What Are the Causes of Hearing Loss?

Hearing loss refers to a decrease in sensitivity to sounds that are audible to those with normal hearing. Hearing loss can also be described as a breakdown in the ear which affects the brain's ability to identify sounds. There are several types of hearing loss, and numerous possible causes. Hearing loss is often described by the location of where the loss occurs, the degree of hearing loss, and the configuration or what sounds are affected.

Conductive Hearing Loss

A conductive hearing loss is due to the sound signal is not being directed properly to the inner ear. This can occur in the outer or middle ear. This type of hearing loss is not typically a complete deafness, but a reduction in the loudness of sounds. Conductive hearing loss can be present at birth (or congenital) or can be acquired during a person’s lifetime. Causes include:

  • Ear wax blockage
  • Foreign body in the ear canal
  • Fluid in the middle ear space
  • Disruption in the bones of the middle ear
  • Outer ear infection (such as “swimmers ear”)
  • Middle ear infection
  • Cholesteotoma, (an abnormal, non-cancerous growth of skin cells)
  • Allergies
  • Benign tumor (such as a vestibular schwannoma)
  • Otosclerosis (an abnormal growth of bony tissue in the middle ear)
  • Perforated ear drum
  • Eustachian tube dysfunction
  • Congenital conductive malformation such as an absence of the external auditory canal

This type of hearing loss is most likely to be treated by means of medication or surgery, and will often require a referral to an ENT physician. Treatments may include antibiotics, OTC decongestants, surgical intervention such as myringotomy and placement of PE tubes, use of osseointegrated hearing devices, or traditional hearing devices.

Sensorineural Hearing Loss

A sensorineural hearing loss occurs in the inner ear, or along the auditory pathway as sound signals travel to the brain. Without extensive testing, it is difficult to pinpoint whether the loss is in the cochlea (the inner ear) or in the auditory nerves between the ear and brain pathway. Causes of sensorineural hearing loss include:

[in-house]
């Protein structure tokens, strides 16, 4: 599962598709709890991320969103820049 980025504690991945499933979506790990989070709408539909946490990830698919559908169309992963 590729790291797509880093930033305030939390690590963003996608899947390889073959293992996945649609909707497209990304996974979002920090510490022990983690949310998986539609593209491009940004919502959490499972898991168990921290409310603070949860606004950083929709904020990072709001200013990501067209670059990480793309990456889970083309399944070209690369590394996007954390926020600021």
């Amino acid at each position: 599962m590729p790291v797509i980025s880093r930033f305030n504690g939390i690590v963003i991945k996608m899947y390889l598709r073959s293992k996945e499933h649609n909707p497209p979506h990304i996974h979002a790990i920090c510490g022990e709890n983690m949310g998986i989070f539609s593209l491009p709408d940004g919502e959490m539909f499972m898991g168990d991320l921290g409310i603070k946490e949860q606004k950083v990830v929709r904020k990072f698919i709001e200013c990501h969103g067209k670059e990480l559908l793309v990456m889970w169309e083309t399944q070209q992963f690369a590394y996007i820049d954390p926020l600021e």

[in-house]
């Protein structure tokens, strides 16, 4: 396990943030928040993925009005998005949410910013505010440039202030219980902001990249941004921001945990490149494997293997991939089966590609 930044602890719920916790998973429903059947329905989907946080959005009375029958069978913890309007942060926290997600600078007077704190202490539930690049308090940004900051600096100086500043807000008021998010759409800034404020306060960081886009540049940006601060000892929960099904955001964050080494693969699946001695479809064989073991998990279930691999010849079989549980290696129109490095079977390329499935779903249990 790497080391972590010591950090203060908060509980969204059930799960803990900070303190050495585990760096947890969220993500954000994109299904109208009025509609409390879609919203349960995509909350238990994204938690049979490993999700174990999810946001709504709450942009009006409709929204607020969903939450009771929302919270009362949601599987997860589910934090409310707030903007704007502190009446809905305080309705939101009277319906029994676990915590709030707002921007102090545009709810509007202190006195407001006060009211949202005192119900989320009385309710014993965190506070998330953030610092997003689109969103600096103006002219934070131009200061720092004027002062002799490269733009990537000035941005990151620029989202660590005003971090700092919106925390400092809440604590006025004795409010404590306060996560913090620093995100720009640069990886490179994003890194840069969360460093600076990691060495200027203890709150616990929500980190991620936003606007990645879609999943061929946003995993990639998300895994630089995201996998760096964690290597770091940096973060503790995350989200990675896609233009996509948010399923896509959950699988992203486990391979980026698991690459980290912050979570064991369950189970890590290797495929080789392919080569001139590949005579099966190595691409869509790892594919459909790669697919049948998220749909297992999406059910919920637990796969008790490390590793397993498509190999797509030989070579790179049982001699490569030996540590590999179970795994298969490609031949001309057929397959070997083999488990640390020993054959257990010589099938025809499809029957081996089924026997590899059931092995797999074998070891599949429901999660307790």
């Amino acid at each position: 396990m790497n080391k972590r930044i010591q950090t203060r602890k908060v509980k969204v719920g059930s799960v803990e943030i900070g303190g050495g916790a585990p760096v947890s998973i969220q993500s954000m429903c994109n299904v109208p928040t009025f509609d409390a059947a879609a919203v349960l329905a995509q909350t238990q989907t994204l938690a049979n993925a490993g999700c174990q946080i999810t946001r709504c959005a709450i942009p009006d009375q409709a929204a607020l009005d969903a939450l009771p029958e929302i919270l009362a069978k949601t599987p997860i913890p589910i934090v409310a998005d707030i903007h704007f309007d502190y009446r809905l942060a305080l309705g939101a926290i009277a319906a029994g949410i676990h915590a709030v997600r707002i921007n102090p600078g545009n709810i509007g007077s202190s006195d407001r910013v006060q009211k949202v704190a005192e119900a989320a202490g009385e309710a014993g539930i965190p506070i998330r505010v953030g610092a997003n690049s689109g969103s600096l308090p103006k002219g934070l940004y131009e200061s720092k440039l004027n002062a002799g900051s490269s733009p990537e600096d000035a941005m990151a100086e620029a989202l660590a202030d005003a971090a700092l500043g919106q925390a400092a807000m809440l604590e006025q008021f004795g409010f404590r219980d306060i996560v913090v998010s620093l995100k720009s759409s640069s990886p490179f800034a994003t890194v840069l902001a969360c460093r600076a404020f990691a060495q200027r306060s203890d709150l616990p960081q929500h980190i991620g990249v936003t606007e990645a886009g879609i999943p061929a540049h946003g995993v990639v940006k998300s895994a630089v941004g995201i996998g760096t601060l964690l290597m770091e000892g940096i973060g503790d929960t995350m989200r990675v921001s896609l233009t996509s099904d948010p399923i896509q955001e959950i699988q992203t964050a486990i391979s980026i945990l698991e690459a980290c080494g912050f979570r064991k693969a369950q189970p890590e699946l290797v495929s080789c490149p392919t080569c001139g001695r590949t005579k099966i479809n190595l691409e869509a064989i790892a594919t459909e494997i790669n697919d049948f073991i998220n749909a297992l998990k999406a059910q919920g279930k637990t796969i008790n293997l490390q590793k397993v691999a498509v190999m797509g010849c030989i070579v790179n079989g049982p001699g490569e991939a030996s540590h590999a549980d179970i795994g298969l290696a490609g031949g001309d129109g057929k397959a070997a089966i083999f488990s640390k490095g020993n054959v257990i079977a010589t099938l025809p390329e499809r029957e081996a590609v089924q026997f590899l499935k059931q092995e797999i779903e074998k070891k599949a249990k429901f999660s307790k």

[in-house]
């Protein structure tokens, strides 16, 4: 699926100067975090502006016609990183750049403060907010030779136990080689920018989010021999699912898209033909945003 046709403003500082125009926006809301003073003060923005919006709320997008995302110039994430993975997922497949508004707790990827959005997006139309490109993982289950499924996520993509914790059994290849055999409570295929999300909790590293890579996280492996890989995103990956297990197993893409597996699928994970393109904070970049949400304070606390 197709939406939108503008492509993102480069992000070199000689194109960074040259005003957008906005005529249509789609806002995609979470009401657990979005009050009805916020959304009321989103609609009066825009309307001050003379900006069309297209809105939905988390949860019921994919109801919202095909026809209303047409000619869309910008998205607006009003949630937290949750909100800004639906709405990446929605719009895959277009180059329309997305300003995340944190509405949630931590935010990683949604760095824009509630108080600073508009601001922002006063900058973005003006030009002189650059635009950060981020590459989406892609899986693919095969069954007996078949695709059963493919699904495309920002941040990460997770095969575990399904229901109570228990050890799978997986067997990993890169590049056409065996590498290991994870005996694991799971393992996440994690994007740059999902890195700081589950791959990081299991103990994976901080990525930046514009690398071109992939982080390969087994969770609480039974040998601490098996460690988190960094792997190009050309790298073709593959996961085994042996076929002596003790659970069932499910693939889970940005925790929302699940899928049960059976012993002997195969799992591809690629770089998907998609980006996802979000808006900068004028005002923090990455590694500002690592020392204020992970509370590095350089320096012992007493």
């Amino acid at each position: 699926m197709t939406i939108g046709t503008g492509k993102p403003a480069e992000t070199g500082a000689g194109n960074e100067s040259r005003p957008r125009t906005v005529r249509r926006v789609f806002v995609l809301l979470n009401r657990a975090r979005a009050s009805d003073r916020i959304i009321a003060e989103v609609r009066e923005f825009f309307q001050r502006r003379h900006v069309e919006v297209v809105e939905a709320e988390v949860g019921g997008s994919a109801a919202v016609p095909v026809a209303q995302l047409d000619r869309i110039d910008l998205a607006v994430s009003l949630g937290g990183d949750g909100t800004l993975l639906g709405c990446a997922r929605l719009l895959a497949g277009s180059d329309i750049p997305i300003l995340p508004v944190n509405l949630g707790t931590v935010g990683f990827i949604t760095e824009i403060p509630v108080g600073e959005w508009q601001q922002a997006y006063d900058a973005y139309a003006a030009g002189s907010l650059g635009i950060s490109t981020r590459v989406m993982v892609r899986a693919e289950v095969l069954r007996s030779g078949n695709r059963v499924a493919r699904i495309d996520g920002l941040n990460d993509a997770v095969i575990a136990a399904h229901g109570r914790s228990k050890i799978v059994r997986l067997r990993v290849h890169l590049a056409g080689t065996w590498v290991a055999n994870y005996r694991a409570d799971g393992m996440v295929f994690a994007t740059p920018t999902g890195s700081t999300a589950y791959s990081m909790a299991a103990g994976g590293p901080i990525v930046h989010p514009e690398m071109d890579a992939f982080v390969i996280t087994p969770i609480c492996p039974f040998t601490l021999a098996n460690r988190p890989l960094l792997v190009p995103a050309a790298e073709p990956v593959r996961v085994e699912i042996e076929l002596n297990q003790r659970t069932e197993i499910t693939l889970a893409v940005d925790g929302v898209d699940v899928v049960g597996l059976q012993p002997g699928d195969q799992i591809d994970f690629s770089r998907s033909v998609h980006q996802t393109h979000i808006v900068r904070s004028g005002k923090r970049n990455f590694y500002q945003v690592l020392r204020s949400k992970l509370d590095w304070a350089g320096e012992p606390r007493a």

• Excessive exposure to loud noise (greater than 85 dB)
  • Ototoxic drugs (these include some antibiotics, ED drugs, and combinations of certain drugs with loop diuretics)
  • Head trauma
  • Autoimmune inner ear disease
  • Meniere’s disease
  • Benign tumor (acoustic neuroma)
  • Viral or bacterial diseases (measles, mumps, meningitis, rubella, herpes)
  • Heredity
  • Genetic syndromes (Ushers Syndrome, Down Syndrome, Waardenburg Syndrome)
  • Uncontrolled blood sugar
  • High blood pressure
  • Heart or vascular problems
  • Kidney disease
  • Large vestibular aqueduct
  • Superior canal dehiscence syndrome

Sensorineural hearing loss can be treated medically, where there is an underlying cause such as disease or tumor. Most noise-induced or inherited losses are treated through traditional hearing amplification and auditory rehabilitation.

Auditory Processing Disorders

Some hearing loss occurs not in the middle or inner ear, but in the pathway to the brain or in the processing areas of the brain responsible for hearing and language. The causes of these types of hearing disorders are more elusive, but can occur due to

  • Stroke
  • Anoxia
  • Developmental disorders
  • Head trauma

Treatment for auditory processing disorders may include listening therapy, use of assistive listening devices, and/or various forms of hearing amplification.